Despite his Irish background, having grown up in Dublin and owning a few bars and restaurants there, Nick's bars and lounges in Manhattan are all about America. I am certain that his training abroad did him well, as he has been quite successful in New York for over twenty years. He began with a club in Tribeca and then moved uptown where he now runs four pubs. Nick admits that Stitch is showing its age as it has been around for quite some time, but he continues to try to" keep it fresh." And Nick went on to say, "we are a user friendly venue." We found it to be a warm welcoming place to come by for a drink and some solid American food - the hamburgers and wings are the specialty. We shared the Lingerie (the cocktails are each cleverly named for something represented in the fashion district ...thus the name Stitch, the main event.) Filled with vanilla vodka, amaretto, coco lopez, honey, pineapple juice and a touch of cranberry, our drink went down smoothly and was an interesting twist on a pina colada.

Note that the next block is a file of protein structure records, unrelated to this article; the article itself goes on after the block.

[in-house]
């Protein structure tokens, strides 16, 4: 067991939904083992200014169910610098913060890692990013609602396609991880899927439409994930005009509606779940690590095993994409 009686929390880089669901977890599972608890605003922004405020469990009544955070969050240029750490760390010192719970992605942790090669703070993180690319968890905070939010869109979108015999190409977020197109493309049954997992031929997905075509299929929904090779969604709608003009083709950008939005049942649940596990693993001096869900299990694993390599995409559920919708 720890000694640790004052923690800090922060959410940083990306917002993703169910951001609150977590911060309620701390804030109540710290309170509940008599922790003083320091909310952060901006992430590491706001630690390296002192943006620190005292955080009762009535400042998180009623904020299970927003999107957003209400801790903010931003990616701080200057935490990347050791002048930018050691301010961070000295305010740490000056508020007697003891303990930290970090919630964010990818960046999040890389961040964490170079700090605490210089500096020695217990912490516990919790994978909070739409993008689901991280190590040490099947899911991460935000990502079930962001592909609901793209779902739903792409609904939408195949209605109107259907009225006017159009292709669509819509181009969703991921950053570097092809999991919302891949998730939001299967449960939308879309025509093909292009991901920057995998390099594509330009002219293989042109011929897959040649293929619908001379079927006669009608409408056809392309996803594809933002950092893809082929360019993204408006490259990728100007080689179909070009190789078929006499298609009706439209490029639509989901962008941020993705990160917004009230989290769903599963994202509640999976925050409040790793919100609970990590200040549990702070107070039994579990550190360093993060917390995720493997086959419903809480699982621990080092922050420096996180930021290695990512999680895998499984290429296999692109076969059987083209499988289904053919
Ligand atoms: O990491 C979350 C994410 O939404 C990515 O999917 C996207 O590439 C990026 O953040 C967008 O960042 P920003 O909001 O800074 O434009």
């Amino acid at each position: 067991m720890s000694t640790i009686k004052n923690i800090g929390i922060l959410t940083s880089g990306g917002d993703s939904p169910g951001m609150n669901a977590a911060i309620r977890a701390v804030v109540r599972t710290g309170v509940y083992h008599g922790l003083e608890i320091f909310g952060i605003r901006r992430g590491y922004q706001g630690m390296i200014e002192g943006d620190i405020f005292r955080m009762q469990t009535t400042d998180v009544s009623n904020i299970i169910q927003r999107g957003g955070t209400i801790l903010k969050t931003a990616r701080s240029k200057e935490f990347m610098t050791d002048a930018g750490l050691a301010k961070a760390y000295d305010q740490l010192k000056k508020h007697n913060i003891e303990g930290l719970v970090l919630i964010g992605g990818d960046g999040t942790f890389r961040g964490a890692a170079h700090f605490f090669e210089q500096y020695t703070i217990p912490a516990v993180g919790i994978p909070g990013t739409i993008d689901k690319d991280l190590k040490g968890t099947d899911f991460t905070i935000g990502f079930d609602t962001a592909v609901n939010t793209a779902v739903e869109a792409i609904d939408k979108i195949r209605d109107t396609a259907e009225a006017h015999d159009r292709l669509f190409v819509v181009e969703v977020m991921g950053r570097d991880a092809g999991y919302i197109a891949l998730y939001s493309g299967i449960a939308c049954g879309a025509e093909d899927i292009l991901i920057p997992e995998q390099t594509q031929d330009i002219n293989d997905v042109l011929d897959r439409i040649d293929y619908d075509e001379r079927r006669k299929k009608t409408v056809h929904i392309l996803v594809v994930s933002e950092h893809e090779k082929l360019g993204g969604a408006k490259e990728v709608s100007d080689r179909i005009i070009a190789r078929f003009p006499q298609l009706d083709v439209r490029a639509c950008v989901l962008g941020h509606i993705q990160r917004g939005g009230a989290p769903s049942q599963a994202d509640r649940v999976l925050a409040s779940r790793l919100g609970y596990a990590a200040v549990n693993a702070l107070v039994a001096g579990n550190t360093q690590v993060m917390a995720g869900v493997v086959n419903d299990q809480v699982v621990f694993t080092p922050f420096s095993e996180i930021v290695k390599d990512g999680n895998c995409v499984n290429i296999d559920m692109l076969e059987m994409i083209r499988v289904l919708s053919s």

A line out the door at lunchtime certainly caught my attention. When I inquired, I was told that the food is fresh, the sandwiches are terrific, and that their Mediterranean menu is worth the wait. Thus, the Manhattan Sideways team queued up along side everyone else, as who would not trust the word on the street? Meeting the two animated Israeli owners, David and Yariv, was an added bonus, as we secured one of the few tables to sit and eat our freshly made dishes. We eagerly delved into the bowl of hummus, the hot pressed mozzarella sandwich and the strips of zucchini with lemon, olive oil and toasted almonds. We left with a full understanding of why people are willing to stand on line. Although, we also learned that Picnic Basket is expanding their kitchen in an effort to accommodate more people at a faster pace.